A House Subcommittee Joins the GM-NHTSA Recall Fray

Source: http://www.flickr.com/photos/jpowers65/

Source: http://www.flickr.com/photos/jpowers65/

General Motors (NYSE:GM) is investigating its vehicles, the National Highway Traffic Safety Administration is investigating GM, and now an Energy and Commerce House subcommittee will be investigating both the automaker and the NHTSA, according to a report by the New York Times. It all has to do with the same recall that has the automotive world all abuzz of late; GM’s sizable 1.6 million vehicle effort related to the ignition cylinders that can cause the cars to shut down unexpectedly.

While its unusual for Washington to get so involved in matters between the automaker and the regulatory agency, it’s believed that 13 people have died as a result of the defect, and GM has known about the issue for a decade. Further, there have been whispers that the NHTSA didn’t do enough to initiate the recall earlier, as was reported on Monday.

The House subcommittee will be holding hearings, likely to grill GM and the NHTSA. A date for the hearings has not yet been confirmed, a spokesperson told the Times. The recall was initiated in January, and was expanded in February to nearly double the 778,000 initial vehicles encompassed. In addition to the House and NHTSA investigations, GM is conducting its own internal review of the situation.

“We are fully cooperating with the NHTSA, and will do so with the committee too,” GM spokesperson Greg Martin told the Times. The subcommittee is being headed by Fred Upton, a Republican from Michigan, who also oversaw the committee that probed the Ford Explorer and Firestone Tires debacle 14 years ago.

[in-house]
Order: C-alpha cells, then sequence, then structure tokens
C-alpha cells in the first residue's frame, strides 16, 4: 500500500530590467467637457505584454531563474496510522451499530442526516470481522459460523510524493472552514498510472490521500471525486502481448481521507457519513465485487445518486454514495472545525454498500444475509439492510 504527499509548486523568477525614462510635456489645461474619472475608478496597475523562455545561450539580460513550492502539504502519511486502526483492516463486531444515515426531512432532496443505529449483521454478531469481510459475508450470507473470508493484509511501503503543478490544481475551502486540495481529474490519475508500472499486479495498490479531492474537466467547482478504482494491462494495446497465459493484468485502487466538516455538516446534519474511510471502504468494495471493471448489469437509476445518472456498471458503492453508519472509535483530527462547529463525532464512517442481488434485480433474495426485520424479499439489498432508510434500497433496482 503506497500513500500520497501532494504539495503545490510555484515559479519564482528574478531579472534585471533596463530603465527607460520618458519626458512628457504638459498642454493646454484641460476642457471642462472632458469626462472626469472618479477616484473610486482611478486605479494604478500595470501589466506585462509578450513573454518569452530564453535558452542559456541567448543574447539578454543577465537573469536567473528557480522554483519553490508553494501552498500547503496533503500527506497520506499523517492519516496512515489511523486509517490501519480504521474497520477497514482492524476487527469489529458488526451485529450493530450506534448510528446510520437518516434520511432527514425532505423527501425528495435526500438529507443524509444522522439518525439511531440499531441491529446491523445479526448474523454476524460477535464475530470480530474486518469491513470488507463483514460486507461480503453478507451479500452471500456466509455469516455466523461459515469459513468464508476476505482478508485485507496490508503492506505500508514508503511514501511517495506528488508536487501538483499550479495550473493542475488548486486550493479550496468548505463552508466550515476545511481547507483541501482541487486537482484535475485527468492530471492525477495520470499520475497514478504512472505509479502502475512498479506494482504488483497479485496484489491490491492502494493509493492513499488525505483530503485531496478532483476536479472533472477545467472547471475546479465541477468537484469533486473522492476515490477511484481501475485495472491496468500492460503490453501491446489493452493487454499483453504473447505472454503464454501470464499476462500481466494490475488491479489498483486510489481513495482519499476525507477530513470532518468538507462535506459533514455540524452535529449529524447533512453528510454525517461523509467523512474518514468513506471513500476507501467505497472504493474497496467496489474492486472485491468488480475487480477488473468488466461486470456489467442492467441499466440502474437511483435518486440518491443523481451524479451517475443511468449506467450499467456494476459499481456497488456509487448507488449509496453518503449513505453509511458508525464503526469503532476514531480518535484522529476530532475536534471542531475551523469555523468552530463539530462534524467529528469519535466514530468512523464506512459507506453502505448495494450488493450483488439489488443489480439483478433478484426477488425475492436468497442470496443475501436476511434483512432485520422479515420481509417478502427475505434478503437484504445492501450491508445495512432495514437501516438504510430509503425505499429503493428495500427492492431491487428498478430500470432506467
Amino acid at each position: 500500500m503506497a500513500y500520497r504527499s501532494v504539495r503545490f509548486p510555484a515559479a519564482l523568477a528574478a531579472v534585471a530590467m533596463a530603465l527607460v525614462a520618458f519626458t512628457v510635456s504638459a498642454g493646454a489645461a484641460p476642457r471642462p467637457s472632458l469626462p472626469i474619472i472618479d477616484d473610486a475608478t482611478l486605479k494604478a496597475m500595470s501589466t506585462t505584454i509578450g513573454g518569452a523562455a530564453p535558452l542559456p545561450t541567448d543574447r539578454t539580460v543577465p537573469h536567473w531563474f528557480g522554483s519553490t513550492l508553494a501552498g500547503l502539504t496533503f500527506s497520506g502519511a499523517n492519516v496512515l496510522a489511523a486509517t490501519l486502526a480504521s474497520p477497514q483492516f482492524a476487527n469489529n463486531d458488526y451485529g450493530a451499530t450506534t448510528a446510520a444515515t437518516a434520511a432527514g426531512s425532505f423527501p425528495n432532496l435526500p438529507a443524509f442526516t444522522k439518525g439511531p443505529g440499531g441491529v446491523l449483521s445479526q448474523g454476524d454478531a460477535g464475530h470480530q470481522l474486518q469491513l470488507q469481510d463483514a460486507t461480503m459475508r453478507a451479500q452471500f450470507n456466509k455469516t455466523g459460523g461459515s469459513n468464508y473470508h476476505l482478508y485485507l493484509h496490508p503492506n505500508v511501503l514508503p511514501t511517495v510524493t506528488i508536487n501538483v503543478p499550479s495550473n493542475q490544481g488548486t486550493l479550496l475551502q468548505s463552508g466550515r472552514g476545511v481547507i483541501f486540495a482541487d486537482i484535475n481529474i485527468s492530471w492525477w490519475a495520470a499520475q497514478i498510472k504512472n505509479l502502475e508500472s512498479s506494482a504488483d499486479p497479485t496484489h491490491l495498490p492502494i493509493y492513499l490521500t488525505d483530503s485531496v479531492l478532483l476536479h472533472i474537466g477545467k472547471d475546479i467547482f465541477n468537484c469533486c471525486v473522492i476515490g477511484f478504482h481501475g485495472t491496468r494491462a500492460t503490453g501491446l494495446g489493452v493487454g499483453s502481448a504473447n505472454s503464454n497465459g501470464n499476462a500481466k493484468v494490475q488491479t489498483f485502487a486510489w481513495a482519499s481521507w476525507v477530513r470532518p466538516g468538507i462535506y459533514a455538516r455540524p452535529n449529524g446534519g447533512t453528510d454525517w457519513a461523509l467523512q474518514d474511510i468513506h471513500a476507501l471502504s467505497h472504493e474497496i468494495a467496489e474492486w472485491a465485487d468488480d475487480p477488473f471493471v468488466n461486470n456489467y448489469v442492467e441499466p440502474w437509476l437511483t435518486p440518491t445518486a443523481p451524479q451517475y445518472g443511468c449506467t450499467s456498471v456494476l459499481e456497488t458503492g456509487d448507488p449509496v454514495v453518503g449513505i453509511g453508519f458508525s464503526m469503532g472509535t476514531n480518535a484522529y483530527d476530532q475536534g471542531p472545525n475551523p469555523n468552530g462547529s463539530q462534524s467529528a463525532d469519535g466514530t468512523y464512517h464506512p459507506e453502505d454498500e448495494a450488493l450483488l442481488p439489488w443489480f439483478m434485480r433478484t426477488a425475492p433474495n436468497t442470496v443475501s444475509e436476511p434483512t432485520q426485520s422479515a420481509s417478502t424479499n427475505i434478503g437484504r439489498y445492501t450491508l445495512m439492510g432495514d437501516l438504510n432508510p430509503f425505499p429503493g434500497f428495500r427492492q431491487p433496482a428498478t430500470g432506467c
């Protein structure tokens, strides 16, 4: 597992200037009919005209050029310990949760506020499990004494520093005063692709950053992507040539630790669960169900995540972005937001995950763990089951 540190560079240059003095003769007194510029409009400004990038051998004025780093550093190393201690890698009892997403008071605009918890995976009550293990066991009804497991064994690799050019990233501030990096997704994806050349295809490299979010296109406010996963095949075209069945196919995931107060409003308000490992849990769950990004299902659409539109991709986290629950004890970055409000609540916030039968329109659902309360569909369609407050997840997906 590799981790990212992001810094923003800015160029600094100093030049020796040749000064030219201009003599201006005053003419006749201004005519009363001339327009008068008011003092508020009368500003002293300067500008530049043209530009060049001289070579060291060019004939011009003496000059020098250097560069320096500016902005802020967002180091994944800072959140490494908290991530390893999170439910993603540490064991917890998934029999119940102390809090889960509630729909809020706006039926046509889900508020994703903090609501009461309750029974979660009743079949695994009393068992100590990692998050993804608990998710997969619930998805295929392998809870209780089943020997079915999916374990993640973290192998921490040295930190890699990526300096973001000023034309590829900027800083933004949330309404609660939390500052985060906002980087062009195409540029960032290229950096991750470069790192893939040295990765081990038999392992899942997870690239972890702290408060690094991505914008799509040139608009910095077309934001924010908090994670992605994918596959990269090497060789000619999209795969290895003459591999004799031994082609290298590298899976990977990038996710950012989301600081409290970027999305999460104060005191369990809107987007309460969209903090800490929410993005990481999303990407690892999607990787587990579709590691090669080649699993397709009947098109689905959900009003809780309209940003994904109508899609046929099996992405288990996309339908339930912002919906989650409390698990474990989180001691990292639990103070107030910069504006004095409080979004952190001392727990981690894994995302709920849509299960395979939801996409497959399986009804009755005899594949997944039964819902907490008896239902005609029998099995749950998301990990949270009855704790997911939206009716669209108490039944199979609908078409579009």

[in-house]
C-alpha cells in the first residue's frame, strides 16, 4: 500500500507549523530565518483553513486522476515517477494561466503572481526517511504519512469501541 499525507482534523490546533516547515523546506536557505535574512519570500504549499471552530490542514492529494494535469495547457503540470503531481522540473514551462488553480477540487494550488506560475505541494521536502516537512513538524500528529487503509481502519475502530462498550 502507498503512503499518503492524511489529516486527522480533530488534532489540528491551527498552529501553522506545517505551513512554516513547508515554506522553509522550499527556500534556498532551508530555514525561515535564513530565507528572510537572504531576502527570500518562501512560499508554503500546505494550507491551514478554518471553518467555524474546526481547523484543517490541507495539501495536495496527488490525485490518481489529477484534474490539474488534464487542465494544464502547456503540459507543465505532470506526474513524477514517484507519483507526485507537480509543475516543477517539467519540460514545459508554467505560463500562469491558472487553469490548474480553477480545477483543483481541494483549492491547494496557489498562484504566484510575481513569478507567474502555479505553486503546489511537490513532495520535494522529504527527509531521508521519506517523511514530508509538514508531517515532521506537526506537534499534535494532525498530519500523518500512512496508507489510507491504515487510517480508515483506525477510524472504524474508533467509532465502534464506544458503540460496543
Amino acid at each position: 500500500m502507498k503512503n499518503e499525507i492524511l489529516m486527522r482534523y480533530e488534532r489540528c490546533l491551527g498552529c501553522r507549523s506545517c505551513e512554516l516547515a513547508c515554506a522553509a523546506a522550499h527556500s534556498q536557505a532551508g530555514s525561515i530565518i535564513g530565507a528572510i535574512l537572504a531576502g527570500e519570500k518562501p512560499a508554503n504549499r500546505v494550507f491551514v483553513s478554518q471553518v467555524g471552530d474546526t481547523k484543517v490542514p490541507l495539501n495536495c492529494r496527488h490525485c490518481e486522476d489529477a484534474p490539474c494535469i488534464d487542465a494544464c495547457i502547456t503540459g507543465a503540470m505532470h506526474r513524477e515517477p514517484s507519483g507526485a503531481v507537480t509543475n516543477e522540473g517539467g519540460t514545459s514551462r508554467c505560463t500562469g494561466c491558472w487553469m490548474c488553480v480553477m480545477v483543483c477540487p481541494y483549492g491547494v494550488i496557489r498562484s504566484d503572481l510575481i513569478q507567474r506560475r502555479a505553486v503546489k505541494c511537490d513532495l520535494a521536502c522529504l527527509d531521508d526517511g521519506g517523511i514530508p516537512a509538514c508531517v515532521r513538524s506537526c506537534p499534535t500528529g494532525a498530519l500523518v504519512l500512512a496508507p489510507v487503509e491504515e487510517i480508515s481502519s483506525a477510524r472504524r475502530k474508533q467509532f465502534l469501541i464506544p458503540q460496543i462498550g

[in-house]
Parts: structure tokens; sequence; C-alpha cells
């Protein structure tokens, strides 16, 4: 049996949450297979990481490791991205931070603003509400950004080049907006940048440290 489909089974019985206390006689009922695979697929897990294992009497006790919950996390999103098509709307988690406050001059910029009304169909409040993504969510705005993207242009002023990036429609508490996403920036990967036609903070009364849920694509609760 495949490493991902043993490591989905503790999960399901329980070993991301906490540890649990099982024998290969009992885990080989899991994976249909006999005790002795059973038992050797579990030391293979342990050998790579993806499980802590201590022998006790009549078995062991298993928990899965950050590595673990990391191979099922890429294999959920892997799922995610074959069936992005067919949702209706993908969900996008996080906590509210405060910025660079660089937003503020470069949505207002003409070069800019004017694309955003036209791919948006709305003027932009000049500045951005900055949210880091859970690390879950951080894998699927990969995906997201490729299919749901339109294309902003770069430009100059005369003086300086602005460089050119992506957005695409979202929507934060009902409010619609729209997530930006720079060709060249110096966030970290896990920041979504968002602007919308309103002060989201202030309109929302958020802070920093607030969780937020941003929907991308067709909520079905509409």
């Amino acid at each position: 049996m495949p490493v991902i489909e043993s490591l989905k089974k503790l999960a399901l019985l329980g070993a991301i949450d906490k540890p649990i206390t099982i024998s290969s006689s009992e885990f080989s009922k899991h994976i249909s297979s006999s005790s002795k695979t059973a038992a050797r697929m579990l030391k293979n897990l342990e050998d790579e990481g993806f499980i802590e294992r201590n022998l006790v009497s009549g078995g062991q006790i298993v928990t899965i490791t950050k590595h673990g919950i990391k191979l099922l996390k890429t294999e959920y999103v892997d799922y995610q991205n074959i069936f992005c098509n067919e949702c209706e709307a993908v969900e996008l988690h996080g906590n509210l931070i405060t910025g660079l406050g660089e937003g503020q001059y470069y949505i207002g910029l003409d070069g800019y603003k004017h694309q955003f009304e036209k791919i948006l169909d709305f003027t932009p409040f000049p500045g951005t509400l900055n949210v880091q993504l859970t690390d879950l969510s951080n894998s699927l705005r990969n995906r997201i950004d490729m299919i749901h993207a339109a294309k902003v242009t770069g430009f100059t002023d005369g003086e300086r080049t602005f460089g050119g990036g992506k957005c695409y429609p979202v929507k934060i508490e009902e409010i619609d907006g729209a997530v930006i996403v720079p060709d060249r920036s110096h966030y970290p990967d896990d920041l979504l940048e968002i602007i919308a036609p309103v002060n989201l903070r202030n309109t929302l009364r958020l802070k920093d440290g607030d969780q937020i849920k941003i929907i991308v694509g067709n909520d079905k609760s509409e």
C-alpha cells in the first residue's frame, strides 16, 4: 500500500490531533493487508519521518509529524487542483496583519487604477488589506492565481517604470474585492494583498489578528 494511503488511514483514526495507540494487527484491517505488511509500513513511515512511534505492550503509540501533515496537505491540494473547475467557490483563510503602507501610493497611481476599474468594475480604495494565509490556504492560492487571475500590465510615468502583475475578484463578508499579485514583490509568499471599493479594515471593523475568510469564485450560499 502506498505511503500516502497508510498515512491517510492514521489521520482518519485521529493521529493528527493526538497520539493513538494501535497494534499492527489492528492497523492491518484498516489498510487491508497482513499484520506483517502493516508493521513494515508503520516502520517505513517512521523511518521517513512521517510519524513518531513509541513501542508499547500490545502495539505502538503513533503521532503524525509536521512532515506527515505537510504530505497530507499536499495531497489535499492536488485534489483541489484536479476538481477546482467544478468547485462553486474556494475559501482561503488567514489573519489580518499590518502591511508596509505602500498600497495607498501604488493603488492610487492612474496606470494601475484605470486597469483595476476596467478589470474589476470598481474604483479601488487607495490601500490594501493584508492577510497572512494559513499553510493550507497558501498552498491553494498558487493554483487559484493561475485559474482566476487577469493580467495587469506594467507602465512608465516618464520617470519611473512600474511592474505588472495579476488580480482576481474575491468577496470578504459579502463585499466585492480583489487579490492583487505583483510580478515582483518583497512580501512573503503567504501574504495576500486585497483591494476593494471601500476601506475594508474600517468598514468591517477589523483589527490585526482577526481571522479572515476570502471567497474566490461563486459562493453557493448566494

Upton is most concerned with how the defect trend managed to go undetected, despite more oversight and regulations governing the protocol for handling safety recalls. “Here we are over a decade later, faced with accidents and tragedies, and significant questions need to be answered,” the Times quoted Upton as saying. “Did the company or regulators miss something that could have flagged these problems sooner?”

The problems were first discovered in 2004 on 2005 model year vehicles. However, no actions were taken until earlier this year, despite over 260 complaints of specific vehicles stalling out unexpectedly. Despite this, the agency “uses a number of tools and techniques to gather and analyze data and look for trends that warrant a vehicle safety investigation and possibly a recall,” it said in a statement on Monday, also pointing out that the 260 complaints amounts to about .018 percent of the vehicles under recall.

GM is expected to release an updated chronological order of events that led up to the recall this week, and faces 107 questions being posed to it by the NHTSA. However, it seems like the NHTSA will have some questions to answer itself during the upcoming hearings.

The recall currently covers model year 2005-2007 Chevrolet Cobalts; the 2007 Pontiac G5; 2003-2007 Saturn Ions; 2006-2007 Chevrolet HHRs; 2006-2007 Pontiac Solstices; and the 2007 Saturn Sky.

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